BJP vs Congress in the history of Insurance Policy: Who introduces the law outweighs the importance of it in Indian politics

When Nirmala Sitharaman, the Finance Minister of India declared a raise in the Foreign Direct Investment (FDI) cap to 74 per cent from 49 per cent in the insurance sector and foreign ownership and control with safeguards, it faced mass appreciation as well as criticism. The introduction of this legislation and the reaction of the opposition to it is a cautionary and instructive reminder of how Indian politics.
To make things more understandable to you, both the BJP and Congress rejected, and even supported, raising the ceiling at various occasions, depending on whether they were in the government or the opposition.
So the argument can be seen vividly as the Insurance Act, 2015, comes back with an extension to Parliament, its echo going back to 1996. That December, P Chidambaram, then with the Congress of Tamil Maanila, who was Minister of Finance in the government of the I K Gujral United Front, introduced the Insurance Regulatory Authority Bill seeking to create an insurance sector regulatory authority. The Standing Committee has been referred to the Resolution. In his February 1997 Budget speech, Chidambaram said that he proposes to move the requisite amendments to allow GIC (General Insurance Corporation) to launch joint ventures, as well as to allow selected Indian players to enter the health insurance industry. Well, Good. 
But the bill caused the stiff opposition from the left. The late A B Vajpayee said in Lok Sabha in August 1997 claimed that the BJP was in favour of allowing private companies to engage more in the insurance sector. Competition in the insurance industry should be in effect.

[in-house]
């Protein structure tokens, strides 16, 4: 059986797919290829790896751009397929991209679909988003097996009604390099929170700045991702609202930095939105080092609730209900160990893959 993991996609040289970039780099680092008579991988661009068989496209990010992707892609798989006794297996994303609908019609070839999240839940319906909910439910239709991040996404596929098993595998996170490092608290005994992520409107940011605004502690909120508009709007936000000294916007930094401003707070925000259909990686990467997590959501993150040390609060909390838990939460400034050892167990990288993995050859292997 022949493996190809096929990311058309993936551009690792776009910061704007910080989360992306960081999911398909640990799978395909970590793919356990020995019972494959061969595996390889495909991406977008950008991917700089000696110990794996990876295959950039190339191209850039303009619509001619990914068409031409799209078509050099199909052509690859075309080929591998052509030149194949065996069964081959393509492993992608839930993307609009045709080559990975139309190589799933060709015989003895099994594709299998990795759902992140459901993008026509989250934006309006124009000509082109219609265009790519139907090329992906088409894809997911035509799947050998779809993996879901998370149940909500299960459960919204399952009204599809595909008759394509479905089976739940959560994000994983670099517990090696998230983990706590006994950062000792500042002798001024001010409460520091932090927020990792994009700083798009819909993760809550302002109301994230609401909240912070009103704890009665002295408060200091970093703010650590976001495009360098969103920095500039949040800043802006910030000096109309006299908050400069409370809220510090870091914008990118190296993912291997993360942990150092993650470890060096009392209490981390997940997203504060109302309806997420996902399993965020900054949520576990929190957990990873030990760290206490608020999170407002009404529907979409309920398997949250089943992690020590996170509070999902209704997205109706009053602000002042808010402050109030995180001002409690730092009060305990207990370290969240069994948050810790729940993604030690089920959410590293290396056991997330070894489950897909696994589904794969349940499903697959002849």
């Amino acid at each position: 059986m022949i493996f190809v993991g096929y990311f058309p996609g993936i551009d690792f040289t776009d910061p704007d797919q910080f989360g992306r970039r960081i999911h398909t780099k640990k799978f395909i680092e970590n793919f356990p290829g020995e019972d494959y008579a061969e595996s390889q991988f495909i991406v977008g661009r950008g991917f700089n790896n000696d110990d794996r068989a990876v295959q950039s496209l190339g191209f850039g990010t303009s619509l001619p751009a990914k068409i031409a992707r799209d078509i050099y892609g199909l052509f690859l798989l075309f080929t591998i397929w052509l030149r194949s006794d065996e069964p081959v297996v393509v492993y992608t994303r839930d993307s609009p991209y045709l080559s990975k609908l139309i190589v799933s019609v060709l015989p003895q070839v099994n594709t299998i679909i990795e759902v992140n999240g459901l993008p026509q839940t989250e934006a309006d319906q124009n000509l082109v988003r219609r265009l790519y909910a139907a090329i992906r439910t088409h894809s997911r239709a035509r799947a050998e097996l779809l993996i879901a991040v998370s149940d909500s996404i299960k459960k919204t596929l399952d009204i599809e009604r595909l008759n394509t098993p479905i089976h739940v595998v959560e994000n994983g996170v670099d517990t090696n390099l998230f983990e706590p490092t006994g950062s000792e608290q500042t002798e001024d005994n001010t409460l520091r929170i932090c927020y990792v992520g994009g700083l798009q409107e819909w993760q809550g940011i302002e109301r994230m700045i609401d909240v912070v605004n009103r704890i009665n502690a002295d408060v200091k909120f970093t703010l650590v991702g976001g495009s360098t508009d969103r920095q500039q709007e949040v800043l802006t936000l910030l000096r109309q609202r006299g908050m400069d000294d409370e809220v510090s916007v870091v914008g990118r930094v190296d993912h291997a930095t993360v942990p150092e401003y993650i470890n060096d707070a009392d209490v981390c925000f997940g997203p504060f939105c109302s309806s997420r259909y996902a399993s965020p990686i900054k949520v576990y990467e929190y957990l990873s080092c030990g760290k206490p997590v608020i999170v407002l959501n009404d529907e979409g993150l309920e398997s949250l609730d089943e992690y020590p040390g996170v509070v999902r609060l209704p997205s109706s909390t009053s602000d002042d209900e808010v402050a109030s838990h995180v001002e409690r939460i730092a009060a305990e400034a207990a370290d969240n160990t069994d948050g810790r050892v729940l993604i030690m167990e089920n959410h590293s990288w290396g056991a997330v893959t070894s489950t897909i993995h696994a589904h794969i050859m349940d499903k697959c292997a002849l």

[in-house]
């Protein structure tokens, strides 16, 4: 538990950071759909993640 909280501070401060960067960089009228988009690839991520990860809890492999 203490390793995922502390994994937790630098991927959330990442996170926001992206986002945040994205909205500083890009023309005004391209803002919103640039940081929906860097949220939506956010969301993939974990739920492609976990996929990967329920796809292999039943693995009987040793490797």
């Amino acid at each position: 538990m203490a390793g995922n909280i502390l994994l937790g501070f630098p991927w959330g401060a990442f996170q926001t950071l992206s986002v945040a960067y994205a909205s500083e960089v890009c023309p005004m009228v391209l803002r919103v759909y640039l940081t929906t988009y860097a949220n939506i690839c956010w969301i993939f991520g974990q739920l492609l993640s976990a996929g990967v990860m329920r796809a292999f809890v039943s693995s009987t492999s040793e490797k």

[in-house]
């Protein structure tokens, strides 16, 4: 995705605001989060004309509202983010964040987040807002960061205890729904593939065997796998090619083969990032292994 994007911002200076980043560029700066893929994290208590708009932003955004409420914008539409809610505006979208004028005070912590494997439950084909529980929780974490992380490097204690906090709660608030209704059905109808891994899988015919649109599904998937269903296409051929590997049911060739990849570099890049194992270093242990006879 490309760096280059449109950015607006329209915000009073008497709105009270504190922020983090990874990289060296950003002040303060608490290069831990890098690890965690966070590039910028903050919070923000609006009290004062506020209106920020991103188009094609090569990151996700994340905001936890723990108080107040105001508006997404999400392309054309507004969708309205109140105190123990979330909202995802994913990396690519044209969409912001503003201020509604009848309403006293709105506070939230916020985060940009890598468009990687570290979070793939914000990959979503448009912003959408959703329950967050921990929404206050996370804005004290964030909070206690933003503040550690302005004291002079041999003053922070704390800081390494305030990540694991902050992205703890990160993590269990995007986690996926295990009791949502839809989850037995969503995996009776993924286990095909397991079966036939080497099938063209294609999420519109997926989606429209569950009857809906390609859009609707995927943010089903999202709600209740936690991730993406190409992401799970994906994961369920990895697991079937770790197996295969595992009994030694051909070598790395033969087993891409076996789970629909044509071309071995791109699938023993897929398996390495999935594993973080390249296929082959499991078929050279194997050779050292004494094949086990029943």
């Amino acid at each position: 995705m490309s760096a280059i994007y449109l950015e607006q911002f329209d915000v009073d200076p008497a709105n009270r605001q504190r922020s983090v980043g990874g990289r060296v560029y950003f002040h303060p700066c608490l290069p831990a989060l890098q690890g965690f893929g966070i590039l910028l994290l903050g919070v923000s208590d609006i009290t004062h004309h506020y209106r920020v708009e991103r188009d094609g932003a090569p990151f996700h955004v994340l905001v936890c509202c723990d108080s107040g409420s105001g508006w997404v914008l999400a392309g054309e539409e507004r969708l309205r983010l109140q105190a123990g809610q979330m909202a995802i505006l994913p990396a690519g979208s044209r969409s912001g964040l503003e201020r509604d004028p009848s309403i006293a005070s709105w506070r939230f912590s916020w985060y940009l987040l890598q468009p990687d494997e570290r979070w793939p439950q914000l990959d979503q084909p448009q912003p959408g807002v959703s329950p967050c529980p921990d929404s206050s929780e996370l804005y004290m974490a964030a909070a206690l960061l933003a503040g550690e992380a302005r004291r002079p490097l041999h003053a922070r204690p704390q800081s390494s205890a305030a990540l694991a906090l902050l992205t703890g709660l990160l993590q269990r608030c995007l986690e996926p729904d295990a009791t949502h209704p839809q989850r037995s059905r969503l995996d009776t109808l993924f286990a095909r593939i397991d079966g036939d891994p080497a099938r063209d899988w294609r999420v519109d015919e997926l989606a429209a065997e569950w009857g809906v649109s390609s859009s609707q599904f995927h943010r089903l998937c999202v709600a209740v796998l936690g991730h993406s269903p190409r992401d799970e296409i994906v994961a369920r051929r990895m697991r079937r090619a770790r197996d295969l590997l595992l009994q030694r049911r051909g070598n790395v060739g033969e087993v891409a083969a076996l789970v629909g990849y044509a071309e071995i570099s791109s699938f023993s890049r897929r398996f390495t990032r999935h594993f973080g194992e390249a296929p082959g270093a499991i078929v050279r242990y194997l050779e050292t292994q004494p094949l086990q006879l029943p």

On foreign participation, however, he said that the Minister of Finance believes that this bill does not allow multinationals to join without restrictions. But in this respect, we have some apprehensions. The then finance minister made repeated attempts at persuading the BJP opposition, but still, the questions remained.
The anticipation that foreign insurance firms will join India is misplaced, Chidambaram said, and no such proposal has been made.
The late Jaswant Singh was more unambiguous. He said that “it is our view that the insurance market must be available. Second, in our minds, we’re clear that… it has to be open to Indian entrepreneurs. Third, in our cognisances, we are equally explicit that if you permit… foreign corporations, you will do two very big wrongs. First, you’re going to allow foreigners to use, mainly Indian capital… and second, you’re going to… prevent the growth of a healthy Indian insurance industry that can stand up on its own.”
The bill was finally taken back. Any kind of opening up to the private sector is opposed by the Left. There is a Congress that cautiously welcomes an opportunity. There is the BJP that only helps the Indian players with an opening…”If I want to carry on the business of handling the finances of this country and reforming, with these three places staring in my face, I have to come back to you again and again and try to persuade you,” Chidambaram said to Lok Sabha on August 6, 1997, shortly before withdrawing the bill.
But, in 1998 the tables turned around.
Yashwant Sinha, the Vajpayee government’s finance minister, introduced a bill enabling up to 26% of FDI in the insurance sector. But the Bill lapsed in April 1999 due to the collapse of the NDA government. Sinha again tabled the Bill in November 1999.